There is a new controversy over free speech this week. The Faculty of Advocates, which represents Scotland’s legal profession, has warned that new changes in the country’s hate speech laws could sweep too broadly to include even comedians who are viewed as insulting to a range of different groups. The new law would extend hate speech crimes to “offensive” statements concerning LGBT+ and intersex people, as well as adding provisions on age, disability and religion. It is a trend that concerns many free speech advocates as well as comedians. In the United States, six out of ten students now view offensive jokes to be hate speech.
We have previously discussed the alarming rollback on free speech rights in the West, particularly in Europe (here and here and here and here and here and here and here and here and here and here and here and here and here and here and here and here). We have seen comedians targeted with such court orders under this expanding and worrisome trend. (here and here and here).
Under the provisions of the Hate Crime and Public Order (Scotland) Bill sweeping language would be extended to an equally sweeping array of groups. The government website raises more concerns with its highly evasive language. It assures that the new language will not impact free speech because the law says it will respect free speech. However, the criminalization covers any language that is deemed as “stirr[ing] up hatred” for any of these groups. Here is just part of the explainer:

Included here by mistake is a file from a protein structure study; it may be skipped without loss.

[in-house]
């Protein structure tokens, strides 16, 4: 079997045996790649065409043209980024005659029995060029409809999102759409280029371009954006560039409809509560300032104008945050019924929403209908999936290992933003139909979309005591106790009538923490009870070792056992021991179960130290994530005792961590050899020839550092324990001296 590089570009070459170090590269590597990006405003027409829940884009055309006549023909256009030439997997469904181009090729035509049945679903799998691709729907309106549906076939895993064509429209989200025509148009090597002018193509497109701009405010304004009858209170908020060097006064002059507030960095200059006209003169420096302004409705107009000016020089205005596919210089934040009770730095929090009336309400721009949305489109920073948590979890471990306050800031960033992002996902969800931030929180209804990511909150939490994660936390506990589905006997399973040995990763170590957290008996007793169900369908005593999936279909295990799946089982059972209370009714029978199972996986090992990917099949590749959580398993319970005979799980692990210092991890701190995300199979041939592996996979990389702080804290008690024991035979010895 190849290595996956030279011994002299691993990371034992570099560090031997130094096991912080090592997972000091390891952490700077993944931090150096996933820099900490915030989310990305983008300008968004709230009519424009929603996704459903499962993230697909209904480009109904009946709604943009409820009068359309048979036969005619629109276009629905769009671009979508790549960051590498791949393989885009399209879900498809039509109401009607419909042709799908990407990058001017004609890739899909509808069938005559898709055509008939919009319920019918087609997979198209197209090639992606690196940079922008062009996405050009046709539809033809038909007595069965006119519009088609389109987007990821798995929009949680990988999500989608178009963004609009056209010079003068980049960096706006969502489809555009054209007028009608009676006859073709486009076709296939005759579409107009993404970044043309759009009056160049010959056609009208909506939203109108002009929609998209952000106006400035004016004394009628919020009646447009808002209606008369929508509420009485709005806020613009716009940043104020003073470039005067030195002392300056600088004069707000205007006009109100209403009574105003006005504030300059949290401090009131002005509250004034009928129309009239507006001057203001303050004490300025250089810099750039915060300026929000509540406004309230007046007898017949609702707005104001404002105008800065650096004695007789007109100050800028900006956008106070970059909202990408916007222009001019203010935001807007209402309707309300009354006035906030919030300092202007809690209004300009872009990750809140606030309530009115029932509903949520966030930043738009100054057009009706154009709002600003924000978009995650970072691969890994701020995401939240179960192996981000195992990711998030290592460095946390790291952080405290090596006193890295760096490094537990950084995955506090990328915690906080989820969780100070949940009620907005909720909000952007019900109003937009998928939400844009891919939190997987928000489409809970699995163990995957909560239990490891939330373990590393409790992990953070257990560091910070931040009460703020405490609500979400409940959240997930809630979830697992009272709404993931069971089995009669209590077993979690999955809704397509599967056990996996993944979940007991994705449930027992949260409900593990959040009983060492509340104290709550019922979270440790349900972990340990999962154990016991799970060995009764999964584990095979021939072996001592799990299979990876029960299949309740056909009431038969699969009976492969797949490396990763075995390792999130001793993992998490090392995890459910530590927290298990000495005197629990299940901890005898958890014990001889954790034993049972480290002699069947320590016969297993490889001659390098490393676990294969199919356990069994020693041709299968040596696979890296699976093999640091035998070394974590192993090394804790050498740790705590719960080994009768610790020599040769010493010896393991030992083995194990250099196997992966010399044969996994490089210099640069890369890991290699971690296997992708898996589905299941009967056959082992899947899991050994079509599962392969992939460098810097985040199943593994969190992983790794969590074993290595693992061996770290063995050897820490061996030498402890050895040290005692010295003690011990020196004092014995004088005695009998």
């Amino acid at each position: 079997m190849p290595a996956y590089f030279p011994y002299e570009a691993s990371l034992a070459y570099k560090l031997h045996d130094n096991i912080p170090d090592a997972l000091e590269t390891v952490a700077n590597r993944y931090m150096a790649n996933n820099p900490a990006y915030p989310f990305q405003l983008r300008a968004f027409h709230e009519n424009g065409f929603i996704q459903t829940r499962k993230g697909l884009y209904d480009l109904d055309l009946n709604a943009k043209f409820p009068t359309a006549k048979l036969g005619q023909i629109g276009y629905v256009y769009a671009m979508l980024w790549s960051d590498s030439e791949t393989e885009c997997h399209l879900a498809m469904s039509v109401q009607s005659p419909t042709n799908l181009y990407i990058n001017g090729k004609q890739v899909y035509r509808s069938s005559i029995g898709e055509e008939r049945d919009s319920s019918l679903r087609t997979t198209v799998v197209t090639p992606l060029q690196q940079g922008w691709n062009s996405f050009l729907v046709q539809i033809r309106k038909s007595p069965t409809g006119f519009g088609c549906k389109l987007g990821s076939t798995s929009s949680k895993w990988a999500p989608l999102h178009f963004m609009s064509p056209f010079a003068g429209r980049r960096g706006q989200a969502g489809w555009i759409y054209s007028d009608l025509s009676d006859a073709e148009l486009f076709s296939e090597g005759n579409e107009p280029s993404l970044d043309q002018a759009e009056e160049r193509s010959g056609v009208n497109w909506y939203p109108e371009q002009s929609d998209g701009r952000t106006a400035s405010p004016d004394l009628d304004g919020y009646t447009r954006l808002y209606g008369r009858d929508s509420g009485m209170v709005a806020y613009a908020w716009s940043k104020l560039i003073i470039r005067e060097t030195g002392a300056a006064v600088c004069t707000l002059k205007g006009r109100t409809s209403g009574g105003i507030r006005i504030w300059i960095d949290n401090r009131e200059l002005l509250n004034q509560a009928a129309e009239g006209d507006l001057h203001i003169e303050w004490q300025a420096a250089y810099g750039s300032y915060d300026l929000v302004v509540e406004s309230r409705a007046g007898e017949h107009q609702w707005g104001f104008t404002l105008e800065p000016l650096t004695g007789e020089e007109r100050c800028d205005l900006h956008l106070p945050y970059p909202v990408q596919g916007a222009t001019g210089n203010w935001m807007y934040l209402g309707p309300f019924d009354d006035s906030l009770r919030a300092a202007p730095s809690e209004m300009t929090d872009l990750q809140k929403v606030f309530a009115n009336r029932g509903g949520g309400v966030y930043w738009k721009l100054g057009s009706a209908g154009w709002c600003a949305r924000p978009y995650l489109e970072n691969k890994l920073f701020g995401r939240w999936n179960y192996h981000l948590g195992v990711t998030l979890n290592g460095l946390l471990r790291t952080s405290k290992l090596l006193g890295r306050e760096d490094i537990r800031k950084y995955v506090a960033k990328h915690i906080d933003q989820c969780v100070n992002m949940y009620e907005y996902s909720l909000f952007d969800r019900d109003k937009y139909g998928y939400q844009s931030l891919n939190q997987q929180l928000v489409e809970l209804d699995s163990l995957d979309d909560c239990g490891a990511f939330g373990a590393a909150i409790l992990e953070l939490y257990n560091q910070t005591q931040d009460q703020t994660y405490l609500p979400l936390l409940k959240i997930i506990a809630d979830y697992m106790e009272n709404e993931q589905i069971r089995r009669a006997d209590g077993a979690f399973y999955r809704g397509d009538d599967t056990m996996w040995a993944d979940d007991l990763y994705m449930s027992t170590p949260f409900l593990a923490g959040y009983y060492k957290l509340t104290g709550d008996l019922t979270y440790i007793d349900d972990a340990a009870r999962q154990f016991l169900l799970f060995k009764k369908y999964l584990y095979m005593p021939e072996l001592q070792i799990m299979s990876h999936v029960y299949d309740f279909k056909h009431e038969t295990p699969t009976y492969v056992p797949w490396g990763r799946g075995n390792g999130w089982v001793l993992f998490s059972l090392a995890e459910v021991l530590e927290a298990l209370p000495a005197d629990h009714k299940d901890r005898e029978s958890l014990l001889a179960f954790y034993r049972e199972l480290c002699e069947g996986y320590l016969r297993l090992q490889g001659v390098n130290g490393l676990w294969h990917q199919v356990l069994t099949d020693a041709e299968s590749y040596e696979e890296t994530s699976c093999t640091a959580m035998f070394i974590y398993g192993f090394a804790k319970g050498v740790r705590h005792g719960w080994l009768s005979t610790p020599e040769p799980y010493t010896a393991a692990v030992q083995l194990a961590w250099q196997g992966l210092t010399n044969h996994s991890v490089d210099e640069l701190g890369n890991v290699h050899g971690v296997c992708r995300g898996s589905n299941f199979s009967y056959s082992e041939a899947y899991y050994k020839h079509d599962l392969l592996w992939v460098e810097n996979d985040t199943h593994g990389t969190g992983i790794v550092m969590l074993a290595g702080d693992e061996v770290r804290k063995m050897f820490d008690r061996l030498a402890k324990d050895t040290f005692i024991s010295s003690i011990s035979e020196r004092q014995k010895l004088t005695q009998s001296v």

Part 1 makes provision relating to the aggravation of offences by prejudice. It provides that a criminal offence is aggravated if either: the offender evinces malice and ill-will towards the victim based on the victim’s membership of a group defined by reference to a listed characteristic, or the offence is motivated (wholly or partly) by malice and ill-will towards any such group. The listed characteristics are age, disability, race (and related characteristics), religion, sexual orientation, transgender identity and variations in sex characteristics. 7.
Part 2 creates offences of stirring up hatred against a group of persons based on the group being defined by reference to a listed characteristic. It also creates offences of possessing inflammatory material with a view to communicating the material in circumstances where there is an intention to stir up hatred or it is likely that hatred would be stirred up. The listed characteristics are the same as those in Part 1.
That is hardly comforting. Putting aside the rising number criminal complaints over offensive speech, European laws are creating a glacial chilling effect on speech. For example we discussed how decades of anti-free speech policies in Germany have reduced the expectations of citizens in that country to the level of an authoritarian regime. A survey, conducted by the Institut für Demoskopie Allensbach(and published in the Frankfurter Allgemeine Zeitung) found that only 18 percent of Germans feel free to express their views in public. Undeterred, leaders have called for greater limits on free speech during election periods.
Fortunately, the expanded list does not include (thus far) making fun of Scots for being Scottish: